Another major difference between buy to let and standard mortgages is that BTL mortgages are usually interest only, meaning that you will not pay off the cost of the property while paying the mortgage. Of course, this means that when your term is up you’ll have to pay off the entire mortgage, covering the full value of the property.

 

How much can you borrow

The amount you are able to borrow through a buy to let mortgage depends on how much rental income your lender predicts you will generate. As we previously mentioned, lenders will often expect your rent to cover at least 125%-130% of the monthly mortgage repayments, giving you a buffer zone to save for periods when the property is empty.

To work out what the predicted rent would be in a certain area, talk to letting agents and local landlords, but be sure to check rental prices online or in local media too. While you won’t have to give this information to the bank yourself, it would be useful to work out predicted rental income when deciding on a location in which to buy a rental property.

 

Where to get a buy to let mortgage

Most large banks will offer buy to let mortgages, while there are also a range of specialist lenders who deal only in the buy to let markets. Specialist lenders may offer more competitive rates for landlords as they provide a service more focused on their situation.

Whether you opt for a large bank or a smaller specialist, it is always worth consulting a mortgage broker before committing to any major financial decisions. Our buy to let mortgage advisors at IMC are always happy to help prospective landlords enter the world of buy to let. It’s worth remembering that, whenever you are dealing with large financial decisions, you should always take the time to seek professional advice.

 

Warnings

Plan for when things go wrong

Be prepared for when things go wrong. It’s the best advice anyone can give you when you buy to let. A rental property will face issues that you’re unlikely to face in a standard residential property.

Remember that at times it is likely that your property will become empty. Whether they leave at the end of their contract and you fail to fill the property, or if they are evicted, you will still have to make the mortgage payments while not receiving the income you expected to receive. As such, you need to have the money set aside to cover the rent when things go wrong. It’s not inevitable, but most landlords have been in this decision at least once.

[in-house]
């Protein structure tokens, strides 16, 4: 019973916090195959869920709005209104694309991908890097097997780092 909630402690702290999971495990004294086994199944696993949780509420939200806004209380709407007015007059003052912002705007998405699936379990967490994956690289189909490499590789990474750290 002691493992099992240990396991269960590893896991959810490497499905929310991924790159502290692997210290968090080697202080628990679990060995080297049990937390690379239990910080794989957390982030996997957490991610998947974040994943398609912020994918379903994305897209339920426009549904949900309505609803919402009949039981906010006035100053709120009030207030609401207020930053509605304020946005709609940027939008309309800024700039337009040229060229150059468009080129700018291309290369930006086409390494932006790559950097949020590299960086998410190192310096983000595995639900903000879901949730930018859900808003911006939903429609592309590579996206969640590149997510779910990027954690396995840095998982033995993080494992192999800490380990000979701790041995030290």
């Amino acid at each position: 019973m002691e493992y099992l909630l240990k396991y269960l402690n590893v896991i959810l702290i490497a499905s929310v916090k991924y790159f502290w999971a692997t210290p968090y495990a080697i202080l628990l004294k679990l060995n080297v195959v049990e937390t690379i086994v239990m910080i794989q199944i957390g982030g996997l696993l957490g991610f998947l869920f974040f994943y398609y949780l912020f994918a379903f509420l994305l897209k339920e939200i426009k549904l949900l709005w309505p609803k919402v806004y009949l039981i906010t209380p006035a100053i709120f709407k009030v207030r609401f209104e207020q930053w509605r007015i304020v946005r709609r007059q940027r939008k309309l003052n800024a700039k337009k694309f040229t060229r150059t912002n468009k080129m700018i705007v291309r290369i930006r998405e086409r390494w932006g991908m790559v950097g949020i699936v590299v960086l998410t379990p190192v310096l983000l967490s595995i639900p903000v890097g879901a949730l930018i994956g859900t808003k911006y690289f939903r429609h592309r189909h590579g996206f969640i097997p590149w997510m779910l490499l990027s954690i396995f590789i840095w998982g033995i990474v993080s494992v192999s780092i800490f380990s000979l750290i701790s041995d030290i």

There is also the possibility of having to pay for major repair works in a rented property. If, for instance, the boiler breaks down, it is the landlord’s responsibility to ensure that it is fixed. These repairs can be expensive, so always budget for these kinds of unexpected major bills.

Landlord insurance is an option for those worried about how to deal with situations such as this. Similarly to mortgage payment protection insurance, many landlord insurance policies will pay out in the event that you are unable to fill a property or in the event of any major repairs you are required to undertake. This ensures that your buy to let mortgage payments will be covered in the event of an emergency.

 

Remember you’ll have to pay off your mortgage

As the majority of buy to let mortgages are interest-only, you’ll need to pay off the entire cost at the end of the mortgage term. You shouldn’t rely on selling the property to do this, as it is possible that house prices could fall, meaning that you would be stuck with what could potentially be a substantial loan to pay off. In the same way that you should budget for missed rent or unexpected bills, having a fallback plan to cover the cost of paying off your mortgage is very important.

 

Remember the tax

Nobody likes it, but there is often heavy taxation involved when purchasing a buy to let property. If you sell your rental property for a profit, you’ll have to pay capital gains tax on whatever you earn from the sale of the house or flat. Furthermore, while renting it out, any income that exceeds the mortgage payments required will also be subject to income tax.

It’s also worth remembering that, when buying to let, the stamp duty is 3% higher than it is for non-rented properties. So be sure to include that in your calculations when working out how much you can afford to spend on a BTL property.

 

For more buy to let advice, whether it’s regarding getting a mortgage or insuring yourself for when things go wrong, get in touch with IMC today. Our friendly team are here to help you get the most from your rental properties.